'Sam Bahadur' movie review: What the film does best, or at best, is take you through times that were changing. And how things don’t change, really
Still from Sam Bahadur
Film: Sam Bahadur
Director: Meghna Gulzar
Cast: Vicky Kaushal, Fatima Sana Shaikh, Sanya Malhotra
U/A: Biography, Drama
Critic’s Rating: 3/5
You must bear in mind, as an audience, that while this is the biopic on arguably India’s greatest war hero, Field Marshal Sam Manekshaw (1914-2018), Sam Bahadur is not exactly the epic war movie.
It’s far more a film on India’s political history, interspersed with footage from actual news reels, that touched Manekshaw’s external life, even while he wasn’t wholly instrumental to it. But these were his active years, both as soldier and gentleman.
And it was a long and fruitful life, no doubt—gallantry apart, as well. Which is my semi-issue with memoirs/autobiographies, in general. That is, they begin from the beginning—if that makes any sense!
As in, starting out with the early years, before you finally get to the bottom of why we knew/loved them, which is when they were at the top, essentially.
This is also a reason I often skip the first few chapters of many autobiographies that detail childhood, adolescence, etc. They’re most important to the author, hardly as much to the reader. This isn’t to say they shouldn’t exist. Ought to be structured differently.
Sam Bahadur is altogether chronological, taking the viewer across the neatly labelled years of Manekshaw’s service: 1933 onwards, to 1942 (he fought WWII), multiple months of ’47, ’59, ’62, ’63, ’64, ’66…
Something tells me, and maybe I’m entirely mistaken here, the film has also been shot chronologically, from the perspective of the lead character, that is. Quite frankly, on the face of it, actor Vicky Kaushal is the last person I’d imagine as playing Manekshaw.
And my apprehensions didn’t seem particularly unfounded in the opening sequences, when he walks in as a young gentleman cadet, playing the fool in the military academy, and playing the field outside it.
It’s only as the film progresses, you see Kaushal sufficiently wearing off, and Manekshaw coming into his own, in his body language, the ease of his tone—in a way that’s magical, and isn’t that what movies are!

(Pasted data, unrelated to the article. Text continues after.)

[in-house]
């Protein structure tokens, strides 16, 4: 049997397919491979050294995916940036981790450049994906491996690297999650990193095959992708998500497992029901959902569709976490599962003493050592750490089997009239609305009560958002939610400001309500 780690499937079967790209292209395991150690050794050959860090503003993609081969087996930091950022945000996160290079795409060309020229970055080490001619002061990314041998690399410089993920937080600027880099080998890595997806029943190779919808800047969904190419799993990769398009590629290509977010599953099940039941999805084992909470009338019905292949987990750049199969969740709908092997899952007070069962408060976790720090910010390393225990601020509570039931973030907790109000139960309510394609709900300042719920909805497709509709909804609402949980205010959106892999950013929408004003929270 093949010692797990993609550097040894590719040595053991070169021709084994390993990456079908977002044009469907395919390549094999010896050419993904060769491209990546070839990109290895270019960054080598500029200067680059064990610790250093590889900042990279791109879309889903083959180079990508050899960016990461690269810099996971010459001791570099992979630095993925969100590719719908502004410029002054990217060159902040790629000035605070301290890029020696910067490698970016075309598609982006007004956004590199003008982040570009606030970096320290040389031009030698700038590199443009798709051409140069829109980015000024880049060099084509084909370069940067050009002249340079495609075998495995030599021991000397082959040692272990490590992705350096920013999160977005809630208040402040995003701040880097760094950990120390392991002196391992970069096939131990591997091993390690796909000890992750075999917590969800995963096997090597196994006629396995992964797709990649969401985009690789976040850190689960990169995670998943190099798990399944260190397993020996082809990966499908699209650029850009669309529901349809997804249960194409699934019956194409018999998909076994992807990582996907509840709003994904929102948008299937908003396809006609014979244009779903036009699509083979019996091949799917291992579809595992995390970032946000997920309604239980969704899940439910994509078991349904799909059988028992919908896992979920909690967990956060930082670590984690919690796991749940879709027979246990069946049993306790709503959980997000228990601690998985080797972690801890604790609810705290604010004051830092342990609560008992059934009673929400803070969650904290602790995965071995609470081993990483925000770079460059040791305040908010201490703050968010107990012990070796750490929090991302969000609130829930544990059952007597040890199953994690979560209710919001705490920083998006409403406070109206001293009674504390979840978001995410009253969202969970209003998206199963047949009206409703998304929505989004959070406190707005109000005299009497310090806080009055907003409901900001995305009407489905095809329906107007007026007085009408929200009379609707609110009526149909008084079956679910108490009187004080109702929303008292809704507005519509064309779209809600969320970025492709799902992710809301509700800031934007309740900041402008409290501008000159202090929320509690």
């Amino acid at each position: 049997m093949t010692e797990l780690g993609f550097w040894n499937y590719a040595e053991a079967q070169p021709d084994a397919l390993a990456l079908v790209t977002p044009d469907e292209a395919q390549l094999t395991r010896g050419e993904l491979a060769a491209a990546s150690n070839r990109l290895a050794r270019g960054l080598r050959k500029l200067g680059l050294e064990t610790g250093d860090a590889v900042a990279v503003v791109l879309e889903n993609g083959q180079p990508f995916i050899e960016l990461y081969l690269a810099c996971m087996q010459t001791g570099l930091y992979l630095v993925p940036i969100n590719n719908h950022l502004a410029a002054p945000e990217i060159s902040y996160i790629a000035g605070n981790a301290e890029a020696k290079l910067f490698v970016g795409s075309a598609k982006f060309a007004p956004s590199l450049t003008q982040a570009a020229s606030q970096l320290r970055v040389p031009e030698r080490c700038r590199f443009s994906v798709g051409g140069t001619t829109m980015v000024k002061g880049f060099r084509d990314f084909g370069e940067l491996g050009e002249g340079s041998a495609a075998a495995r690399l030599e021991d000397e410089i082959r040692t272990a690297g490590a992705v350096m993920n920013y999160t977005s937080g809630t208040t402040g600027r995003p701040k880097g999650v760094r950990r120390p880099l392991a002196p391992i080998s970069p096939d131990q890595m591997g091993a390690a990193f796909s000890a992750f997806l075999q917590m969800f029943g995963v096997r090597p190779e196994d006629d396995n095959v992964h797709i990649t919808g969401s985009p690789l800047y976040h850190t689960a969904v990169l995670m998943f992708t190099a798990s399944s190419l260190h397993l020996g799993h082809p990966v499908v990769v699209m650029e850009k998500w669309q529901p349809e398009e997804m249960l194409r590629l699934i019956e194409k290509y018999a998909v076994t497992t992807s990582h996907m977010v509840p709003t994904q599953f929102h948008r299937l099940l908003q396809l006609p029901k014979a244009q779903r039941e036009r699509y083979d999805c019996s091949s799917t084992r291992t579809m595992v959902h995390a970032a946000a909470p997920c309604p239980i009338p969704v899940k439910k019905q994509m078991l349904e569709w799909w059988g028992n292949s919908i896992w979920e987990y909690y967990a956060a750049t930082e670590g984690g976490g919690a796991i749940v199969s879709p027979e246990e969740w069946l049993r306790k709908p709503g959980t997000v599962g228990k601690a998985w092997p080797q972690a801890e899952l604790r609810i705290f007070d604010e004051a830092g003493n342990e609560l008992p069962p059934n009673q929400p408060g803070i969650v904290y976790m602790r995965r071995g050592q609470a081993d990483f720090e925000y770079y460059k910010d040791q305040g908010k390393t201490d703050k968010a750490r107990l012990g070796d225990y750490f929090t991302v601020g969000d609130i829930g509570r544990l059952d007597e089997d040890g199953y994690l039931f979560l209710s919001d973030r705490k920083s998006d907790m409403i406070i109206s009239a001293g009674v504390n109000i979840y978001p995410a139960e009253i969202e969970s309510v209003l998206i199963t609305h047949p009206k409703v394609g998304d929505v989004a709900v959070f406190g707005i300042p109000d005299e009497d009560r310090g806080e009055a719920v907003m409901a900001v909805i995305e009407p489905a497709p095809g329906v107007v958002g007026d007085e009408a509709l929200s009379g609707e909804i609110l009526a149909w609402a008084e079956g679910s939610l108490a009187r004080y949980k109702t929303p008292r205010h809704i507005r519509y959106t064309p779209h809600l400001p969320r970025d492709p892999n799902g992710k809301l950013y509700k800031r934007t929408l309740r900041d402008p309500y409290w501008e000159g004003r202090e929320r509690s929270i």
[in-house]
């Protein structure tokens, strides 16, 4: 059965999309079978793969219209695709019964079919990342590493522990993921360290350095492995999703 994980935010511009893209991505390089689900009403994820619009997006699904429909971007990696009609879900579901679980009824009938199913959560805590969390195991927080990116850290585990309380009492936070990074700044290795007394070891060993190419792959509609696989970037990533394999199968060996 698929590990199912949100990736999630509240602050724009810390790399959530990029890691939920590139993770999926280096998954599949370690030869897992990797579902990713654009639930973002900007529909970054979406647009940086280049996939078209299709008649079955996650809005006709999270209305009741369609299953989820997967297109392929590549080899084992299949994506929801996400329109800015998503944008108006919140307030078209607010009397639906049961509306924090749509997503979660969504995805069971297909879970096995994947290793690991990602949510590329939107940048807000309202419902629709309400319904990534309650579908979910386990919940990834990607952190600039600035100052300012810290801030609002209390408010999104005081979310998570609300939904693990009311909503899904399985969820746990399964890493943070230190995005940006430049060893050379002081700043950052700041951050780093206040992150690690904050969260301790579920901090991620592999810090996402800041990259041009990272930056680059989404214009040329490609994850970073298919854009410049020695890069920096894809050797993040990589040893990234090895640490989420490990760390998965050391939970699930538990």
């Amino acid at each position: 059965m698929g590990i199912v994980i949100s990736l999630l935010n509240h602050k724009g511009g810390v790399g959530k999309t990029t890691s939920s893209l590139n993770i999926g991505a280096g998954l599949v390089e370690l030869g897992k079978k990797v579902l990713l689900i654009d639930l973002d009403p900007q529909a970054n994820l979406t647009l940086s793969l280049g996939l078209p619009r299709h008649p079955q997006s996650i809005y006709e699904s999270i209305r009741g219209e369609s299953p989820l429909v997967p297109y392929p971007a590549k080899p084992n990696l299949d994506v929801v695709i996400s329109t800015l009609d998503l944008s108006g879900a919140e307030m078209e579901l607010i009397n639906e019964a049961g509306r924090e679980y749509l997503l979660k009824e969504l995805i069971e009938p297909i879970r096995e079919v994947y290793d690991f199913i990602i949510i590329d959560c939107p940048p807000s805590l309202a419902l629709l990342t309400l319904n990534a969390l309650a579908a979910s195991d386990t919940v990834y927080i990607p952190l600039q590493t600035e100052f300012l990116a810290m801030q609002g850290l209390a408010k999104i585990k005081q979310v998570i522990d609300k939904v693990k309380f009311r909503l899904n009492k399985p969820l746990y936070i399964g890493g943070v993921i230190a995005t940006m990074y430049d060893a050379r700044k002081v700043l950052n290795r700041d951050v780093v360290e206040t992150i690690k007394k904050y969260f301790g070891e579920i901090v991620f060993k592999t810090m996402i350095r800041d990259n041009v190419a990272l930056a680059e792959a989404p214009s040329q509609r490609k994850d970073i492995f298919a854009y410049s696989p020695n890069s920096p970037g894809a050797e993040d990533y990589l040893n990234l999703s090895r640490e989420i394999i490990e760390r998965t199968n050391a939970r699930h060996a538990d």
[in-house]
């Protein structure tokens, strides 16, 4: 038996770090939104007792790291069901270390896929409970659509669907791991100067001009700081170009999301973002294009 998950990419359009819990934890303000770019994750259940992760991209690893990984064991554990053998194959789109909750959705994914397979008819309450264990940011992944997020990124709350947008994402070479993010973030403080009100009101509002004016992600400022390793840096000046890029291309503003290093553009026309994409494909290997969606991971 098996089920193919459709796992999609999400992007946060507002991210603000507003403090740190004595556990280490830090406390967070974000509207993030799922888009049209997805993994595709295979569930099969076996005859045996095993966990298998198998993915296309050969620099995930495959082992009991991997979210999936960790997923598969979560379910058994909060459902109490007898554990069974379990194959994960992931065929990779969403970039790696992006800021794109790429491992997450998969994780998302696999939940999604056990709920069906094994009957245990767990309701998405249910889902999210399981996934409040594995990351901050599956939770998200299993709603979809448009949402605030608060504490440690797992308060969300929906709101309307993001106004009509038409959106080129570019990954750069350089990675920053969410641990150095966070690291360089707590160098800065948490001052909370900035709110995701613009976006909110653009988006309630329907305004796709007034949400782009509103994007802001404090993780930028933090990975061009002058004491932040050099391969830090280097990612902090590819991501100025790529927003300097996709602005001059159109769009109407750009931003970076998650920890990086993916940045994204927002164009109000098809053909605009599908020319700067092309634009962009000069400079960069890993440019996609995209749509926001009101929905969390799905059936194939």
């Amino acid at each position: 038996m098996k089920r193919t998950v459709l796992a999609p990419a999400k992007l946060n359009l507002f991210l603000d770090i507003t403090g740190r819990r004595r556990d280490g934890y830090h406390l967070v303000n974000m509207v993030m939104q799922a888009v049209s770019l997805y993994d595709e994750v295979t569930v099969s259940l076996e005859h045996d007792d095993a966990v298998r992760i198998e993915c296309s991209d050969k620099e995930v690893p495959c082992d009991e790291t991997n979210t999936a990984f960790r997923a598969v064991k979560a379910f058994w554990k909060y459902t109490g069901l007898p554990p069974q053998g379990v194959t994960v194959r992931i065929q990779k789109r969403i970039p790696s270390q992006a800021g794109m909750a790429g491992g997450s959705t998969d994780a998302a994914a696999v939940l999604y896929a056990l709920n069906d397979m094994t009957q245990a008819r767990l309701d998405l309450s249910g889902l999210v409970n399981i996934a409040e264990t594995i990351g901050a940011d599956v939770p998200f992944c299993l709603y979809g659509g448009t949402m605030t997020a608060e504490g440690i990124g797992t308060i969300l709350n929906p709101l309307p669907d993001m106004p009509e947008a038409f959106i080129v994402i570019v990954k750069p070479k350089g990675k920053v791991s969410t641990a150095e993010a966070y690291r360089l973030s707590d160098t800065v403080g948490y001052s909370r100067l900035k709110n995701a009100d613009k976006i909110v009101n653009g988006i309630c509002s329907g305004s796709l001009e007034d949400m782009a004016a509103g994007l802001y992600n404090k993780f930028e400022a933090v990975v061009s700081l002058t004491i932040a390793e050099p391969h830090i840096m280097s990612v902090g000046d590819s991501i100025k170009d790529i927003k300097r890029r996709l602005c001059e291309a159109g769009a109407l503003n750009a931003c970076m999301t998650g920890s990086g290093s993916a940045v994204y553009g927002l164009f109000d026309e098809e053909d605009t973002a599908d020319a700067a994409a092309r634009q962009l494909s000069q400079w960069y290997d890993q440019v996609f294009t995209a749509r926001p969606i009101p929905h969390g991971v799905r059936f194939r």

Kaushal must earn all the plaudits for this. As he will. The credit must go equally to the director, Meghna Gulzar, for taking the leap of faith.
Gulzar’s last film, Chhapaak (2020), similarly, had the unlikely actor Deepika Padukone transform into an acid-attack survivor. It was a film that many stayed away from, mainly for its deeply grim theme: the gruesomeness of a lived experience. It deserved the critical push. Sam Bahadur doesn’t as much.
It’s already the story of a man with swag enough to famously call the Indian Prime Minister Indira Gandhi, Sweety, and get away with it. Before, of course, winning for India, the 1971 Bangladesh War, which is how East Pakistan got away from Pakistan itself.
Manekshaw was the general leading the Indian Army. He was anointed India’s first Field Marshal for it, having already picked up Padma Bhushan before that. You can’t argue with his accomplishments. Only, that generals don’t usually fight wars on the ground.
Which is why, you’ll notice, the sequence detailing the storming of the Dhaka University by Pak Army—which was one of the triggers of the war—is possibly as long as the 1971 war scenes itself.
We’ve been though details of the Bangladesh side of this lead-up to the war, lately, with Shyam Benegal’s biopic Mujib (2023), and actual attacks on the ground/front, equally recently, with Raja Krishna Menon’s Pippa (2023).
Manekshaw’s life still encompassed so much more. What’s the most interesting bit I gleaned from this biopic? I say gleaned, because it could have been so much more central, rather than pushed into the chronology.
That the Pak military dictator, Yahya Khan, who called for the war, with Manekshaw at the opposite end, were close friends once. It’s from a time (before independence) when the British, Indian and Pak Army were one, of course.
Are there other interesting conflicts in Manekshaw’s life? Through the film, the sense you get is he couldn’t suffer netas/babus, namely fools, in matters of the military.
The disdain was mutual. Would he get into trouble for it? Regularly. Did he have PM Gandhi’s sympathetic ears? It does look like it, once she was assured that he was no political threat.
Fatima Sana Shaikh, who I always thought looked so much like Priyanka Gandhi, plays Indira, admirably. What’s left therefore is to view Manekshaw as the man he was—charming at the party, boisterous with the press, and blessed with a bravado to galvanise his forces.
The trivia that follows is the film. Messing with no known facts, one bit. Only detailing them as they’re widely known. Gulzar is in no hurry. She holds moments, when she has to. Lending them also a female touch: Manekshaw’s wife (Sanya Malhotra), for instance, is not an ornament.
But does the camera ever viscerally zoom in on the vulnerabilities of a man of war, laying out his bare self at times, when the chips are down? Do you discover the side to a personality you didn’t expect? No, and no.
What the film does best, or at best, is take you through times that were changing. And how things don’t change, really. Indo-Chinese hand-to-hand fights at the borders could be from a couple of years ago. Partition is still an issue. India, Pakistan are very much warring enemies at rest.
This is a fine reckoner of a larger history, which is important to note about this film. Because expectations could be otherwise. Will I play it again, Sam? Perhaps not. Will I recommend it still? Absolutely.